It’s now 18 days since we were told (on 11 May) that the other participants in the Panel of Reference would be named “next week”.
Meanwhile these developments in the Connecticut case:
A recent statement by the Bishop of Connecticut (issued through his spokesperson, Karen Hamilton), which has been masquerading as a piece of journalism, includes distortions of fact and blatant misrepresentations; it is proof positive of the need for immediate intervention here in Connecticut. There are two major issues that must be addressed: Bishop Smith’s abandonment of orthodox Anglican faith and order and his continued harassment of faithful clergy and congregations in Connecticut.
Unfortunately, the article fails to substantiate this criticism by listing any specific “distortions” or “misrepresentations” in the diocesan article, but after addressing the other two issues mentioned, it concludes:
Everyone in the Episcopal Church concerned with the preservation of the Anglican Communion and the imperatives of simple Christian charity, should call on the Presiding Bishop of the Episcopal Church and the Archbishop of Canterbury to employ the Panel of Reference to intervene immediately, so that adequate episcopal oversight can become a reality for faithful Episcopalians of Connecticut. No further adversarial action, or threats of such action, should be countenanced.
There has been one attempt to suggest a way forward in this dispute, in earlier (April) blog posts by Leander Harding, which I had missed at the time: Observations On CT Clergy Meeting Today and Thoughts On The CT Six. These suggestions do not seem to have had any effect on the dispute.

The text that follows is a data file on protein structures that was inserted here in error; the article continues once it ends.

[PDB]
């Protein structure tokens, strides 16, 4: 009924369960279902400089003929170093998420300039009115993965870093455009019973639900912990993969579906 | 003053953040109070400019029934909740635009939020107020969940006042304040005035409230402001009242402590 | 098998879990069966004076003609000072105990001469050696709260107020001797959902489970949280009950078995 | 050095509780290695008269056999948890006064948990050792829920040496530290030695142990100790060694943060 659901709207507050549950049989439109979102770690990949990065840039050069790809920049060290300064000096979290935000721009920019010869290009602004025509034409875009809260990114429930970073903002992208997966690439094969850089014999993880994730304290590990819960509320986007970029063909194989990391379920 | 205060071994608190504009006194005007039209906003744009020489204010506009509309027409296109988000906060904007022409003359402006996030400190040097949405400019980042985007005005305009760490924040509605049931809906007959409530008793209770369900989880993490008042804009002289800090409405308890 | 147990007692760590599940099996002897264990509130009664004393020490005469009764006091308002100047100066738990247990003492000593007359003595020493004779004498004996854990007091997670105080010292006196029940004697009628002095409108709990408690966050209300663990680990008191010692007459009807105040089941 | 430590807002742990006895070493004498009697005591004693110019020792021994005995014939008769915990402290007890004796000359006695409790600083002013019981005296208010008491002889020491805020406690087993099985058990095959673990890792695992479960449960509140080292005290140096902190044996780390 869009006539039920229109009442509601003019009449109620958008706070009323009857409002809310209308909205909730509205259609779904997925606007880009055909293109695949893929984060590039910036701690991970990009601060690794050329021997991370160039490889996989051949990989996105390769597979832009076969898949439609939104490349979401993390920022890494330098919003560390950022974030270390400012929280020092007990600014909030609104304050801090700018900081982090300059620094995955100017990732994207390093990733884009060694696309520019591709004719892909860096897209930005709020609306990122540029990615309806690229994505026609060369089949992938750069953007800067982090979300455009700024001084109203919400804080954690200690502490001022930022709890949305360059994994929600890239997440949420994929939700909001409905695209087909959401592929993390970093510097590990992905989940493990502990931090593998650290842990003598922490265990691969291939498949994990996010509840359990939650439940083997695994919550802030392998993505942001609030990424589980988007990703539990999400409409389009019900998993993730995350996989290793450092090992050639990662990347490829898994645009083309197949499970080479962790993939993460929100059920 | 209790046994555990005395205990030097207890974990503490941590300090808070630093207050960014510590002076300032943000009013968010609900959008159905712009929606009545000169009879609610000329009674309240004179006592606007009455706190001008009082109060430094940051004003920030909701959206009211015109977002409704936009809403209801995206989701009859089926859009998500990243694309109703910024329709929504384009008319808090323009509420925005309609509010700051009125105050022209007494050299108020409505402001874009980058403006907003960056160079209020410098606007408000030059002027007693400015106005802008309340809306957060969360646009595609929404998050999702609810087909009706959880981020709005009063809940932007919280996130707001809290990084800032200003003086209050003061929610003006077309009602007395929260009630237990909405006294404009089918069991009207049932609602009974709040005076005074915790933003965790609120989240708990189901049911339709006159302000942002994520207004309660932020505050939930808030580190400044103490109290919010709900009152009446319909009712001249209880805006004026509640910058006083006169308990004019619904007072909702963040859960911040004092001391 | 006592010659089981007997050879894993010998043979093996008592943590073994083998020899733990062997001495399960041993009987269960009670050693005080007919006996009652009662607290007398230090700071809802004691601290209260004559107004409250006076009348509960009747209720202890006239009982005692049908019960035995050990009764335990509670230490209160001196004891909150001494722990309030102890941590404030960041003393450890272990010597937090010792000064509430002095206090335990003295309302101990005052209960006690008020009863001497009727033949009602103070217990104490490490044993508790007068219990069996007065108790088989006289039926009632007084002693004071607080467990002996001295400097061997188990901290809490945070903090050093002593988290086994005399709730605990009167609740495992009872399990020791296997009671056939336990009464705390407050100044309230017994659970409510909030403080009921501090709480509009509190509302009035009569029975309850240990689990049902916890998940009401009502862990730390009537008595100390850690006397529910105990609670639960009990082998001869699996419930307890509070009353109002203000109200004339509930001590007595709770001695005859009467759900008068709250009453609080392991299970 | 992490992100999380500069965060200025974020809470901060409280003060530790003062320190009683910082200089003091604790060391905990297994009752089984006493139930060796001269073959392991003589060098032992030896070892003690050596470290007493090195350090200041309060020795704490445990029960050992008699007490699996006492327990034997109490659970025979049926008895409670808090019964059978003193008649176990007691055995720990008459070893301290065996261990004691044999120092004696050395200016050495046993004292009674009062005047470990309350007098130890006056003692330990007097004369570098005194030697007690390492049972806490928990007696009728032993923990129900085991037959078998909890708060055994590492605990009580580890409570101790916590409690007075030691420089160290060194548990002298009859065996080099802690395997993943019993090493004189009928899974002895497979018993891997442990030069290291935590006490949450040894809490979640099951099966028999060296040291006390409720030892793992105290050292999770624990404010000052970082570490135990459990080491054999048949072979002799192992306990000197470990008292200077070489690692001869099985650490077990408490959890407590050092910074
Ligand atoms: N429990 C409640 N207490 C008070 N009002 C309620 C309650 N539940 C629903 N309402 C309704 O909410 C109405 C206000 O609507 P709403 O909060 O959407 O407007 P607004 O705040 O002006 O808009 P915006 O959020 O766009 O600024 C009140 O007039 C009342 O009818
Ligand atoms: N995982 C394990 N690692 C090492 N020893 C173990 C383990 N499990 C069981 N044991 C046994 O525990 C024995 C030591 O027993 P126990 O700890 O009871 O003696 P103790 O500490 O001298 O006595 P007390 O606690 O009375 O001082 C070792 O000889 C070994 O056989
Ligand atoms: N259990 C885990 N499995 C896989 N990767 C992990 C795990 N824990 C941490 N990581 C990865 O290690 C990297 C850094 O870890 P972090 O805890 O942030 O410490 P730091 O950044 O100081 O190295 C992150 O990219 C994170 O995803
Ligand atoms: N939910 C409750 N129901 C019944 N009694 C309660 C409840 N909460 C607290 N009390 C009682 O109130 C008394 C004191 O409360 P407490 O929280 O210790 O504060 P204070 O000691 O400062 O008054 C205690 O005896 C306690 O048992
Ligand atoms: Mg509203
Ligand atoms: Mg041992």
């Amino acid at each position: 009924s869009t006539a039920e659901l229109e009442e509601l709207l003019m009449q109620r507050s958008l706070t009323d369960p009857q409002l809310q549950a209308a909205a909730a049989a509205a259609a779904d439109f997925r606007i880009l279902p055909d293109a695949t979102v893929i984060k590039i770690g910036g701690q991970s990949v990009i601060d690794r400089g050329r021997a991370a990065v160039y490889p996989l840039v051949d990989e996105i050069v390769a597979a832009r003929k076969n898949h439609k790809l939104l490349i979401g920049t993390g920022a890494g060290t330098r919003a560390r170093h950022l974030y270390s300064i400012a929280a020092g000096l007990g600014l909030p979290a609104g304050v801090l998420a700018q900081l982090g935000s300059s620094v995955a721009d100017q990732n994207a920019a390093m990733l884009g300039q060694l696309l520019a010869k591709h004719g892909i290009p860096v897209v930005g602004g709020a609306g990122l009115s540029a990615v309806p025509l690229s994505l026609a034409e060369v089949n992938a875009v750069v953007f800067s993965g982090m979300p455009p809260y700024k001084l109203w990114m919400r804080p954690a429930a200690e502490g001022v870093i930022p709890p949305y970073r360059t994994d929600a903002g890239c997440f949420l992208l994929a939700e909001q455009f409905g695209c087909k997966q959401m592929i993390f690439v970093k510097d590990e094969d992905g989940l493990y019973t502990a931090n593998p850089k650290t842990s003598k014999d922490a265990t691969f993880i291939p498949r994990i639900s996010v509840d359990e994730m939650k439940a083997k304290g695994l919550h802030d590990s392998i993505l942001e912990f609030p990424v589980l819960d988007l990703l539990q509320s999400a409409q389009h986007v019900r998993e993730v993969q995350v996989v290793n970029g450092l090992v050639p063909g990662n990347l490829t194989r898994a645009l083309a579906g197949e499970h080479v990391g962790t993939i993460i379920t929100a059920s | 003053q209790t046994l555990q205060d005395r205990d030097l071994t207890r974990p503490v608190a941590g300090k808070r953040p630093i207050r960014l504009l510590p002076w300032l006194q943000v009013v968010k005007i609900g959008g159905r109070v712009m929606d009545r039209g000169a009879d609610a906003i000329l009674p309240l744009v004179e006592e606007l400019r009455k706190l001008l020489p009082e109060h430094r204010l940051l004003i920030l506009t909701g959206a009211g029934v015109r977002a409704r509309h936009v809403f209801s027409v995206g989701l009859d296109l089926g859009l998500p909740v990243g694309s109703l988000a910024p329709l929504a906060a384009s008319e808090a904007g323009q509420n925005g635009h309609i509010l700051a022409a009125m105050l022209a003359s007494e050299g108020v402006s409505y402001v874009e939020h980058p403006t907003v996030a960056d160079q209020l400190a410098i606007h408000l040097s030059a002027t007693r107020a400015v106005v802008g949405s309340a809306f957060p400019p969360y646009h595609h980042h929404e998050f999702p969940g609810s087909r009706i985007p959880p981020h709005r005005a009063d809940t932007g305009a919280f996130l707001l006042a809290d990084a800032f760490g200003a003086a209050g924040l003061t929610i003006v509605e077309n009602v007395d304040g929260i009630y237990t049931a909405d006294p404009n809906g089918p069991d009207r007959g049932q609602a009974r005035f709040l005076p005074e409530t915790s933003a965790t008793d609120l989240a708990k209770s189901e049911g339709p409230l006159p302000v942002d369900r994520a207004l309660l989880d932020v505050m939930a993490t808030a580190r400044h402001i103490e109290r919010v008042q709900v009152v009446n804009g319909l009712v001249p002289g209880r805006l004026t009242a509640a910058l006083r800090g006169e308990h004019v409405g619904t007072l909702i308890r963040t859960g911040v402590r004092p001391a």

Also, last week, David Anderson issued An Open Letter to the Anglican Communion from the AAC President
While this does not mention Connecticut, it is an extended criticism of the remarks already reported from Archbishop Peter Carnley about the Panel.
If the Panel of Reference is a serious effort by the Primates and the Archbishop of Canterbury’s office to address the needs of those who otherwise would seek succor from global Anglican Provinces, and if there is serious intent to implement this Panel so that it fills this need, major change including the choice of the chairman will be necessary for this to be acceptable and useful. If it is designed to be unacceptable or useless, the bother of assembling the Panel can be dispensed with.
One might have thought that this subject should be placed firmly on the agenda of the forthcoming Anglican Consultative Council meeting in Nottingham, where other provinces could express their views face-to-face to ECUSA representatives. However, since the ECUSA delegation was asked by the Primates meeting (and has agreed) not to participate in that meeting, that’s now not possible. What a pity.